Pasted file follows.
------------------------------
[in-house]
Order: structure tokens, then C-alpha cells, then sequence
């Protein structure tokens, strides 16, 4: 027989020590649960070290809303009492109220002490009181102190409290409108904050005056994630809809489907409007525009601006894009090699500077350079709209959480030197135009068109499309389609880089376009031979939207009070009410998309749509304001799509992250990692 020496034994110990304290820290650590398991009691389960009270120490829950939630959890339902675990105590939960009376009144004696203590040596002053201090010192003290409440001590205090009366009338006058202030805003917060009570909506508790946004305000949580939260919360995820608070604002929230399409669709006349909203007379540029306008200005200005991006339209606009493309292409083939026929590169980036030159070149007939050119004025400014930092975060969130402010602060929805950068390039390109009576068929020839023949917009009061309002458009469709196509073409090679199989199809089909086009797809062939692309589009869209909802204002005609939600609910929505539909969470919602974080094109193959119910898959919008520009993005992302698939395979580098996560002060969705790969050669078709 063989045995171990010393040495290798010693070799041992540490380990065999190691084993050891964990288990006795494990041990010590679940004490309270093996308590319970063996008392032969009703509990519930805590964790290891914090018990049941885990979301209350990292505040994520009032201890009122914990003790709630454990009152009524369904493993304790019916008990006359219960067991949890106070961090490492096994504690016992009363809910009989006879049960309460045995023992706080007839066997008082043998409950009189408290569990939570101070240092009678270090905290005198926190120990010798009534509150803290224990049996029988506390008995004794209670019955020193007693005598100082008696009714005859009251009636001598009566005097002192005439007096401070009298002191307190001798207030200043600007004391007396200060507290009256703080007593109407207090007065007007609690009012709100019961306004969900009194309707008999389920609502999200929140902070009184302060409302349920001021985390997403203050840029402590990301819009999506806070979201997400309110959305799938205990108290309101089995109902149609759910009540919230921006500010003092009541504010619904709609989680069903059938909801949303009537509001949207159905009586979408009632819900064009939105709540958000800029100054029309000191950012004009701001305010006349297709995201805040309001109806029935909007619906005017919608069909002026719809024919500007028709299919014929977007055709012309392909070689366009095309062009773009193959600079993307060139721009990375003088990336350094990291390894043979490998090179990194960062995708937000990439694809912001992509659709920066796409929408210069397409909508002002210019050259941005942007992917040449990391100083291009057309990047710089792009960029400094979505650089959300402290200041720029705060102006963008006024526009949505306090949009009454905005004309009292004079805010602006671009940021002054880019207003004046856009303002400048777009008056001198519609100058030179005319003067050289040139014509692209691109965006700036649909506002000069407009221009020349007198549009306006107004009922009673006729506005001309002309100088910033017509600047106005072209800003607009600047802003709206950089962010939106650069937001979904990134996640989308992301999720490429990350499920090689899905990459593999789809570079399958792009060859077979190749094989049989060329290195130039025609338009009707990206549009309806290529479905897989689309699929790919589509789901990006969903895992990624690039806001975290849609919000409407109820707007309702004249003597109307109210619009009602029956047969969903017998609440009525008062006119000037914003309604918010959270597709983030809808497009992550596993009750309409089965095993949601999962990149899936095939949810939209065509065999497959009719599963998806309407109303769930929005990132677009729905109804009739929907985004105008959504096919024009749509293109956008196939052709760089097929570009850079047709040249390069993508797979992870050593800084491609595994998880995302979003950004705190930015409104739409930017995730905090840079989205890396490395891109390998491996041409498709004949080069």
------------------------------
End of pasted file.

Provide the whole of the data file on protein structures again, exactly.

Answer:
[in-house]
Order: structure tokens, then C-alpha cells, then sequence
């Protein structure tokens, strides 16, 4: 027989020590649960070290809303009492109220002490009181102190409290409108904050005056994630809809489907409007525009601006894009090699500077350079709209959480030197135009068109499309389609880089376009031979939207009070009410998309749509304001799509992250990692 020496034994110990304290820290650590398991009691389960009270120490829950939630959890339902675990105590939960009376009144004696203590040596002053201090010192003290409440001590205090009366009338006058202030805003917060009570909506508790946004305000949580939260919360995820608070604002929230399409669709006349909203007379540029306008200005200005991006339209606009493309292409083939026929590169980036030159070149007939050119004025400014930092975060969130402010602060929805950068390039390109009576068929020839023949917009009061309002458009469709196509073409090679199989199809089909086009797809062939692309589009869209909802204002005609939600609910929505539909969470919602974080094109193959119910898959919008520009993005992302698939395979580098996560002060969705790969050669078709 063989045995171990010393040495290798010693070799041992540490380990065999190691084993050891964990288990006795494990041990010590679940004490309270093996308590319970063996008392032969009703509990519930805590964790290891914090018990049941885990979301209350990292505040994520009032201890009122914990003790709630454990009152009524369904493993304790019916008990006359219960067991949890106070961090490492096994504690016992009363809910009989006879049960309460045995023992706080007839066997008082043998409950009189408290569990939570101070240092009678270090905290005198926190120990010798009534509150803290224990049996029988506390008995004794209670019955020193007693005598100082008696009714005859009251009636001598009566005097002192005439007096401070009298002191307190001798207030200043600007004391007396200060507290009256703080007593109407207090007065007007609690009012709100019961306004969900009194309707008999389920609502999200929140902070009184302060409302349920001021985390997403203050840029402590990301819009999506806070979201997400309110959305799938205990108290309101089995109902149609759910009540919230921006500010003092009541504010619904709609989680069903059938909801949303009537509001949207159905009586979408009632819900064009939105709540958000800029100054029309000191950012004009701001305010006349297709995201805040309001109806029935909007619906005017919608069909002026719809024919500007028709299919014929977007055709012309392909070689366009095309062009773009193959600079993307060139721009990375003088990336350094990291390894043979490998090179990194960062995708937000990439694809912001992509659709920066796409929408210069397409909508002002210019050259941005942007992917040449990391100083291009057309990047710089792009960029400094979505650089959300402290200041720029705060102006963008006024526009949505306090949009009454905005004309009292004079805010602006671009940021002054880019207003004046856009303002400048777009008056001198519609100058030179005319003067050289040139014509692209691109965006700036649909506002000069407009221009020349007198549009306006107004009922009673006729506005001309002309100088910033017509600047106005072209800003607009600047802003709206950089962010939106650069937001979904990134996640989308992301999720490429990350499920090689899905990459593999789809570079399958792009060859077979190749094989049989060329290195130039025609338009009707990206549009309806290529479905897989689309699929790919589509789901990006969903895992990624690039806001975290849609919000409407109820707007309702004249003597109307109210619009009602029956047969969903017998609440009525008062006119000037914003309604918010959270597709983030809808497009992550596993009750309409089965095993949601999962990149899936095939949810939209065509065999497959009719599963998806309407109303769930929005990132677009729905109804009739929907985004105008959504096919024009749509293109956008196939052709760089097929570009850079047709040249390069993508797979992870050593800084491609595994998880995302979003950004705190930015409104739409930017995730905090840079989205890396490395891109390998491996041409498709004949080069």